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Bruker Takes Equity Stake, Sells 51 Mass Spec Machines to GeneProt

NEW YORK,   Sept 12 - Bruker Daltonics (Nasdaq: BDAL) of Billerica, Mass., said Tuesday it would sell 51 mass spectrometry machines to Geneva Proteomics as well as take an equity stake in the Swiss company.

Financial terms of the deal were not disclosed.

The alliance signals that competition in the proteomics sector is heating up. Celera Genomics (NYSE: CRA), which like Geneva Proteomics has said it plans to become the leader in industrialized proteomics, previously announced it would use mass spec machines from Applied Biosystems.

GeneProt, as it is known, bought 51 MALDI-TOF and ion trap mass spectrometers and made Bruker the exclusive provider of mass spec equipment to the company’s Geneva proteomics factory that is under construction.

Specifically, GeneProt will use 6 REFLEX III MALDI-TOF systems, including Bruker Daltonics' eight-channel sample prep robots and ultra-high sensitivity AnchorChips for high throughput protein identification assays.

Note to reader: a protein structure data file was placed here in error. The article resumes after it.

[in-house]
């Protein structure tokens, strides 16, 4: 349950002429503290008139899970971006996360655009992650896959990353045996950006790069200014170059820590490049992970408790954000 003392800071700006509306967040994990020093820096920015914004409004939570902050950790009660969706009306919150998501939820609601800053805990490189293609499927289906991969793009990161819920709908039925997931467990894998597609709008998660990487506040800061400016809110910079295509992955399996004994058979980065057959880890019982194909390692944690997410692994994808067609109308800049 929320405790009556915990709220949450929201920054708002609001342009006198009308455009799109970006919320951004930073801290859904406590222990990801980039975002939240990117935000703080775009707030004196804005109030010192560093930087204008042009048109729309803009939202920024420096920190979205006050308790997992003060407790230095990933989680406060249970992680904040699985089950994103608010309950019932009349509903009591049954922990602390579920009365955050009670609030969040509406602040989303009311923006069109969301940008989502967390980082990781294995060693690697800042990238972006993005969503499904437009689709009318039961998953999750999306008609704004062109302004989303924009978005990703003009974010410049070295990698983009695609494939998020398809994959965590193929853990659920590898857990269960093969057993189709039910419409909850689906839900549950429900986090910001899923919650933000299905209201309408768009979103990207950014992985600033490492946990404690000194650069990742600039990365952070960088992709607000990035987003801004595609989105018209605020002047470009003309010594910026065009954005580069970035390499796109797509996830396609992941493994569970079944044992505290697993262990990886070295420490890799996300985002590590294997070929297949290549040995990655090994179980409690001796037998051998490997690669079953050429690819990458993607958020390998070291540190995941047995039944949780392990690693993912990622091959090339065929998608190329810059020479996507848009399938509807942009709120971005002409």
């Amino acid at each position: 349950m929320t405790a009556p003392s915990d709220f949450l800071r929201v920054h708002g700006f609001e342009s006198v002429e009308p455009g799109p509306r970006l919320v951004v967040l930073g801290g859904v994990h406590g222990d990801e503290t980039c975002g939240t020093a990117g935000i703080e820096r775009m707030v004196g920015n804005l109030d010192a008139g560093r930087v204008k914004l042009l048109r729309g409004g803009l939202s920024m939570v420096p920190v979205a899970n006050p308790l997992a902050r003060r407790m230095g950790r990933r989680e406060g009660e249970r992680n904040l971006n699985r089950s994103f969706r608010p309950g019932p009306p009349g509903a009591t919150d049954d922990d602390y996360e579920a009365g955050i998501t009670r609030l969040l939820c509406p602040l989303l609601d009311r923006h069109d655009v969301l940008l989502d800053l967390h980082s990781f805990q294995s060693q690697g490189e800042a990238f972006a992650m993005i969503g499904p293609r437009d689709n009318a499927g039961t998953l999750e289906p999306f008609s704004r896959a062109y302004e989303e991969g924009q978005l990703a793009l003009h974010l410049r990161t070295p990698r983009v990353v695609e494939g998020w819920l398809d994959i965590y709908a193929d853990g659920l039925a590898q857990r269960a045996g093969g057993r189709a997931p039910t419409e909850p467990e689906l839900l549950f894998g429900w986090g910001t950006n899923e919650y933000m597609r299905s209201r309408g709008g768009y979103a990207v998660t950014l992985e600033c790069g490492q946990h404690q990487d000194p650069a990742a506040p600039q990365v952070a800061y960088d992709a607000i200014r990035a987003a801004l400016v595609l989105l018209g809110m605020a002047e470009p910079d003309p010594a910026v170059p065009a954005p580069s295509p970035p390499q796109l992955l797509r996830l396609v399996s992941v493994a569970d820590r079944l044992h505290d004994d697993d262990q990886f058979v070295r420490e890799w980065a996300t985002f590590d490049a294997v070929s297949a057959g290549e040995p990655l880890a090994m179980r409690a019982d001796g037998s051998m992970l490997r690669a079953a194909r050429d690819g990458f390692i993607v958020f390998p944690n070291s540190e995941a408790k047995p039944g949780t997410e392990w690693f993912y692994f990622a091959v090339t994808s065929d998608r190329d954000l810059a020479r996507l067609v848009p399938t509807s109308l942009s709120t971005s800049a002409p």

In addition, the company will install 44 Esquire3000 ion trap mass spectrometers for multistage mass spectrometry assays to capture protein sequences and post-translational modifications, and one further Esquire3000 machine to characterize GeneProt's synthetic proteins.

Cedric Loiret-Bernal, GeneProt's CEO, said, “Having carefully analyzed our options, we have concluded that Bruker Daltonics provides the best available technology for automated, sensitive proteomics by mass spectrometry in an industrial setting.”

Loiret-Bernal added that GeneProt anticipates using the funds from Bruker and other investors to complete the Geneva facility. The company raised $40 million in venture capital earlier this year.

As part of the collaboration, the two companies will cooperate on research and development in proteomics, and will share certain proteomics intellectual property and technology.

Previously there had been some speculation that GeneProt and Celera might form a partnership to tackle proteomics together.

That was in part due the exclusive license that Celera’s sister company, Applied Biosystems, holds to develop a molecular scanner based on work done by Denis Hochstrasser, a GeneProt founder. A molecular scanner is a technology for ramping up proteomics research.

The deal between Bruker and GeneProt seems to indicate that the two have decided to go it alone.

Bruker Daltonics is a developer and provider of life science tools based on mass spectrometry.

GeneProt’s goal is to generate and commercialize proteomic and related biological and medical information to facilitate the understanding of biological processes, and to assist pharmaceutical and biotechnology companies.

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